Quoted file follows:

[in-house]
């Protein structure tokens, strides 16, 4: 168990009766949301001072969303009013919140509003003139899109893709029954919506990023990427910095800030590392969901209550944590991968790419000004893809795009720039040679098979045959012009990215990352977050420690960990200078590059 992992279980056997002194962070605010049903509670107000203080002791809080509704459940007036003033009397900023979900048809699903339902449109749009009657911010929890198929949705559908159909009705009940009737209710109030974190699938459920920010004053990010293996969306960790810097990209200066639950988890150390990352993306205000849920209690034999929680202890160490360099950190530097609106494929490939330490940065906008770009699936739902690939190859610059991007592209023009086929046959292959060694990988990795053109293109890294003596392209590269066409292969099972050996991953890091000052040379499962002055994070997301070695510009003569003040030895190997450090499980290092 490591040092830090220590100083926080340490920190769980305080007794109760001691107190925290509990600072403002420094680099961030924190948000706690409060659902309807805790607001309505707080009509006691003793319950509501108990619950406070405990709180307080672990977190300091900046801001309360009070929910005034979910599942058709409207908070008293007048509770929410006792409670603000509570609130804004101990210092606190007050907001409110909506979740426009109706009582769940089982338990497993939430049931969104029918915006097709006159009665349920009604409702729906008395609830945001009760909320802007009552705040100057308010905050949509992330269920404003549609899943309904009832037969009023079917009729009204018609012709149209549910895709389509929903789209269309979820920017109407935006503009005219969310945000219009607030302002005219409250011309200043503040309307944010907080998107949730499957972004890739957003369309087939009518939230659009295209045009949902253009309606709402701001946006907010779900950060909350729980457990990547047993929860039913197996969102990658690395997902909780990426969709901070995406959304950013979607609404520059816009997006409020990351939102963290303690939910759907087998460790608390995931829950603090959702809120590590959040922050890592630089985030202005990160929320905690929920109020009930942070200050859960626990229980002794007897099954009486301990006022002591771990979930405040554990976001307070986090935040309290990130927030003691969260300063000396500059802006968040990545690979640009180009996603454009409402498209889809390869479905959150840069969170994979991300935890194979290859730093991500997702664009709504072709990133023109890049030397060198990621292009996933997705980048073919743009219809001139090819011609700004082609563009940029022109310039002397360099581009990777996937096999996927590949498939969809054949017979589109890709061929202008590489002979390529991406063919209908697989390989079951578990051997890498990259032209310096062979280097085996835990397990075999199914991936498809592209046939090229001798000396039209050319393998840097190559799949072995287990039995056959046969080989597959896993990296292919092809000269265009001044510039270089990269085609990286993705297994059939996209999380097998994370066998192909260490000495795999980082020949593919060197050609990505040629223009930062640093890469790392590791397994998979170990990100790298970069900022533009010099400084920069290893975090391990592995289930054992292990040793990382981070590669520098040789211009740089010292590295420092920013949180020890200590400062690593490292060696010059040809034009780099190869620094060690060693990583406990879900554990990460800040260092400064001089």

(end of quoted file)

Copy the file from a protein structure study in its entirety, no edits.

[in-house]
């Protein structure tokens, strides 16, 4: 168990009766949301001072969303009013919140509003003139899109893709029954919506990023990427910095800030590392969901209550944590991968790419000004893809795009720039040679098979045959012009990215990352977050420690960990200078590059 992992279980056997002194962070605010049903509670107000203080002791809080509704459940007036003033009397900023979900048809699903339902449109749009009657911010929890198929949705559908159909009705009940009737209710109030974190699938459920920010004053990010293996969306960790810097990209200066639950988890150390990352993306205000849920209690034999929680202890160490360099950190530097609106494929490939330490940065906008770009699936739902690939190859610059991007592209023009086929046959292959060694990988990795053109293109890294003596392209590269066409292969099972050996991953890091000052040379499962002055994070997301070695510009003569003040030895190997450090499980290092 490591040092830090220590100083926080340490920190769980305080007794109760001691107190925290509990600072403002420094680099961030924190948000706690409060659902309807805790607001309505707080009509006691003793319950509501108990619950406070405990709180307080672990977190300091900046801001309360009070929910005034979910599942058709409207908070008293007048509770929410006792409670603000509570609130804004101990210092606190007050907001409110909506979740426009109706009582769940089982338990497993939430049931969104029918915006097709006159009665349920009604409702729906008395609830945001009760909320802007009552705040100057308010905050949509992330269920404003549609899943309904009832037969009023079917009729009204018609012709149209549910895709389509929903789209269309979820920017109407935006503009005219969310945000219009607030302002005219409250011309200043503040309307944010907080998107949730499957972004890739957003369309087939009518939230659009295209045009949902253009309606709402701001946006907010779900950060909350729980457990990547047993929860039913197996969102990658690395997902909780990426969709901070995406959304950013979607609404520059816009997006409020990351939102963290303690939910759907087998460790608390995931829950603090959702809120590590959040922050890592630089985030202005990160929320905690929920109020009930942070200050859960626990229980002794007897099954009486301990006022002591771990979930405040554990976001307070986090935040309290990130927030003691969260300063000396500059802006968040990545690979640009180009996603454009409402498209889809390869479905959150840069969170994979991300935890194979290859730093991500997702664009709504072709990133023109890049030397060198990621292009996933997705980048073919743009219809001139090819011609700004082609563009940029022109310039002397360099581009990777996937096999996927590949498939969809054949017979589109890709061929202008590489002979390529991406063919209908697989390989079951578990051997890498990259032209310096062979280097085996835990397990075999199914991936498809592209046939090229001798000396039209050319393998840097190559799949072995287990039995056959046969080989597959896993990296292919092809000269265009001044510039270089990269085609990286993705297994059939996209999380097998994370066998192909260490000495795999980082020949593919060197050609990505040629223009930062640093890469790392590791397994998979170990990100790298970069900022533009010099400084920069290893975090391990592995289930054992292990040793990382981070590669520098040789211009740089010292590295420092920013949180020890200590400062690593490292060696010059040809034009780099190869620094060690060693990583406990879900554990990460800040260092400064001089």